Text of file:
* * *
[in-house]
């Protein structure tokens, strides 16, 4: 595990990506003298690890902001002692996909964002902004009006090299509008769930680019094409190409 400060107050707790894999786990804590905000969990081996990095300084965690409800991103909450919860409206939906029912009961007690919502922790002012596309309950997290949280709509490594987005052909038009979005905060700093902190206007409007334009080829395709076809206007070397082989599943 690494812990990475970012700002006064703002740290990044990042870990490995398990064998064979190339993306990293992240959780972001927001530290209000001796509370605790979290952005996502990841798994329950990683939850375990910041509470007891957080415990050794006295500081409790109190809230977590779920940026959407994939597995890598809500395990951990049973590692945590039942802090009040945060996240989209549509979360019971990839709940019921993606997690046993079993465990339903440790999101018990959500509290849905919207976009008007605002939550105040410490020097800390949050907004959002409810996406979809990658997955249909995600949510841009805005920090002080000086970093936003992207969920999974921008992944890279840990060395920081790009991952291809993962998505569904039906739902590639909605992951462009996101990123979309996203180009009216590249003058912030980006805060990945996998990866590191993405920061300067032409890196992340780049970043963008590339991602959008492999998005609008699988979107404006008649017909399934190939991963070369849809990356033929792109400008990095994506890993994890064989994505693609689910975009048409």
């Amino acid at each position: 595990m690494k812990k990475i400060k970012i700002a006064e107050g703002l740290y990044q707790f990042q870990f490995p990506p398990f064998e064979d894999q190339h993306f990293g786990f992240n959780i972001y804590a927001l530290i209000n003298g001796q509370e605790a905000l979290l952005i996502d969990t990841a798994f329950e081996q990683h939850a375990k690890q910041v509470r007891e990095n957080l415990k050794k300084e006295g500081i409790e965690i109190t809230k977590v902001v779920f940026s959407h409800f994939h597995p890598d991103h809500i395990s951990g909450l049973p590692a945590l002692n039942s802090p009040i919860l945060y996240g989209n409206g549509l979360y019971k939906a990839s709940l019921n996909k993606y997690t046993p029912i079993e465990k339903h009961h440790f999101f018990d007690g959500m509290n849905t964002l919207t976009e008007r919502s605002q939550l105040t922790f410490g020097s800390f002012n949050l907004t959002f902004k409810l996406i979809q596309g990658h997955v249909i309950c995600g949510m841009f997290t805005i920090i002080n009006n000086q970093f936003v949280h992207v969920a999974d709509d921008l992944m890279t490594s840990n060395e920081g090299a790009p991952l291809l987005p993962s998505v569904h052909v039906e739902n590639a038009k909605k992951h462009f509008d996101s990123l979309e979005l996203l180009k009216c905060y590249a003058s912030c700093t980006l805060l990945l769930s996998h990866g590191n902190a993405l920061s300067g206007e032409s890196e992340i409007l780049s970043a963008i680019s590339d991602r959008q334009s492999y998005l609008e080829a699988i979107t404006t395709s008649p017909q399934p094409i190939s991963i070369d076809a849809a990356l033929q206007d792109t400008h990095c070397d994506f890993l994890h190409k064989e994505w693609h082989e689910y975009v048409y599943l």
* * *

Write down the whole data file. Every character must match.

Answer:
[in-house]
């Protein structure tokens, strides 16, 4: 595990990506003298690890902001002692996909964002902004009006090299509008769930680019094409190409 400060107050707790894999786990804590905000969990081996990095300084965690409800991103909450919860409206939906029912009961007690919502922790002012596309309950997290949280709509490594987005052909038009979005905060700093902190206007409007334009080829395709076809206007070397082989599943 690494812990990475970012700002006064703002740290990044990042870990490995398990064998064979190339993306990293992240959780972001927001530290209000001796509370605790979290952005996502990841798994329950990683939850375990910041509470007891957080415990050794006295500081409790109190809230977590779920940026959407994939597995890598809500395990951990049973590692945590039942802090009040945060996240989209549509979360019971990839709940019921993606997690046993079993465990339903440790999101018990959500509290849905919207976009008007605002939550105040410490020097800390949050907004959002409810996406979809990658997955249909995600949510841009805005920090002080000086970093936003992207969920999974921008992944890279840990060395920081790009991952291809993962998505569904039906739902590639909605992951462009996101990123979309996203180009009216590249003058912030980006805060990945996998990866590191993405920061300067032409890196992340780049970043963008590339991602959008492999998005609008699988979107404006008649017909399934190939991963070369849809990356033929792109400008990095994506890993994890064989994505693609689910975009048409």
């Amino acid at each position: 595990m690494k812990k990475i400060k970012i700002a006064e107050g703002l740290y990044q707790f990042q870990f490995p990506p398990f064998e064979d894999q190339h993306f990293g786990f992240n959780i972001y804590a927001l530290i209000n003298g001796q509370e605790a905000l979290l952005i996502d969990t990841a798994f329950e081996q990683h939850a375990k690890q910041v509470r007891e990095n957080l415990k050794k300084e006295g500081i409790e965690i109190t809230k977590v902001v779920f940026s959407h409800f994939h597995p890598d991103h809500i395990s951990g909450l049973p590692a945590l002692n039942s802090p009040i919860l945060y996240g989209n409206g549509l979360y019971k939906a990839s709940l019921n996909k993606y997690t046993p029912i079993e465990k339903h009961h440790f999101f018990d007690g959500m509290n849905t964002l919207t976009e008007r919502s605002q939550l105040t922790f410490g020097s800390f002012n949050l907004t959002f902004k409810l996406i979809q596309g990658h997955v249909i309950c995600g949510m841009f997290t805005i920090i002080n009006n000086q970093f936003v949280h992207v969920a999974d709509d921008l992944m890279t490594s840990n060395e920081g090299a790009p991952l291809l987005p993962s998505v569904h052909v039906e739902n590639a038009k909605k992951h462009f509008d996101s990123l979309e979005l996203l180009k009216c905060y590249a003058s912030c700093t980006l805060l990945l769930s996998h990866g590191n902190a993405l920061s300067g206007e032409s890196e992340i409007l780049s970043a963008i680019s590339d991602r959008q334009s492999y998005l609008e080829a699988i979107t404006t395709s008649p017909q399934p094409i190939s991963i070369d076809a849809a990356l033929q206007d792109t400008h990095c070397d994506f890993l994890h190409k064989e994505w693609h082989e689910y975009v048409y599943l």